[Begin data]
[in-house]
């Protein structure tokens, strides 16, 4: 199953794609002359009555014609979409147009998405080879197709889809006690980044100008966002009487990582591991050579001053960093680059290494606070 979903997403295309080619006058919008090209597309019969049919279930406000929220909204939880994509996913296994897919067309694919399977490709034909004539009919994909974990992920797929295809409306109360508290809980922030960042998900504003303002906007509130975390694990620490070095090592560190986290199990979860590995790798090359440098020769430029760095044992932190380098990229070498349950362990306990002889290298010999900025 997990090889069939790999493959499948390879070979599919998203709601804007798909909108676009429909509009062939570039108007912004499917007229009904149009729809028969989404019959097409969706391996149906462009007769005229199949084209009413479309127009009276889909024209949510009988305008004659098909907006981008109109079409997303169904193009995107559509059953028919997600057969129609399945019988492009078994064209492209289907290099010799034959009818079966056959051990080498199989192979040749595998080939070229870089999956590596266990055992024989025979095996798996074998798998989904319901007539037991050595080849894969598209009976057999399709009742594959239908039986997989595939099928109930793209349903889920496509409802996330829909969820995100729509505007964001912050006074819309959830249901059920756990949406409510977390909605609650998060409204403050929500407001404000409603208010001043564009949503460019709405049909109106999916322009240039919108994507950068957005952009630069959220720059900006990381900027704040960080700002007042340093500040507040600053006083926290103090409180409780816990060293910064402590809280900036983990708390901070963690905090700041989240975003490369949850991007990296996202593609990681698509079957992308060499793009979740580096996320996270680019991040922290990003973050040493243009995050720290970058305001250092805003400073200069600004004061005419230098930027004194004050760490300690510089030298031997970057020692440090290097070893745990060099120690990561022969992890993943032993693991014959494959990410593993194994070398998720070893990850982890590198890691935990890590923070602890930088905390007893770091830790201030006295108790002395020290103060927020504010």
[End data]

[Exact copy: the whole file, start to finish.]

[in-house]
């Protein structure tokens, strides 16, 4: 199953794609002359009555014609979409147009998405080879197709889809006690980044100008966002009487990582591991050579001053960093680059290494606070 979903997403295309080619006058919008090209597309019969049919279930406000929220909204939880994509996913296994897919067309694919399977490709034909004539009919994909974990992920797929295809409306109360508290809980922030960042998900504003303002906007509130975390694990620490070095090592560190986290199990979860590995790798090359440098020769430029760095044992932190380098990229070498349950362990306990002889290298010999900025 997990090889069939790999493959499948390879070979599919998203709601804007798909909108676009429909509009062939570039108007912004499917007229009904149009729809028969989404019959097409969706391996149906462009007769005229199949084209009413479309127009009276889909024209949510009988305008004659098909907006981008109109079409997303169904193009995107559509059953028919997600057969129609399945019988492009078994064209492209289907290099010799034959009818079966056959051990080498199989192979040749595998080939070229870089999956590596266990055992024989025979095996798996074998798998989904319901007539037991050595080849894969598209009976057999399709009742594959239908039986997989595939099928109930793209349903889920496509409802996330829909969820995100729509505007964001912050006074819309959830249901059920756990949406409510977390909605609650998060409204403050929500407001404000409603208010001043564009949503460019709405049909109106999916322009240039919108994507950068957005952009630069959220720059900006990381900027704040960080700002007042340093500040507040600053006083926290103090409180409780816990060293910064402590809280900036983990708390901070963690905090700041989240975003490369949850991007990296996202593609990681698509079957992308060499793009979740580096996320996270680019991040922290990003973050040493243009995050720290970058305001250092805003400073200069600004004061005419230098930027004194004050760490300690510089030298031997970057020692440090290097070893745990060099120690990561022969992890993943032993693991014959494959990410593993194994070398998720070893990850982890590198890691935990890590923070602890930088905390007893770091830790201030006295108790002395020290103060927020504010």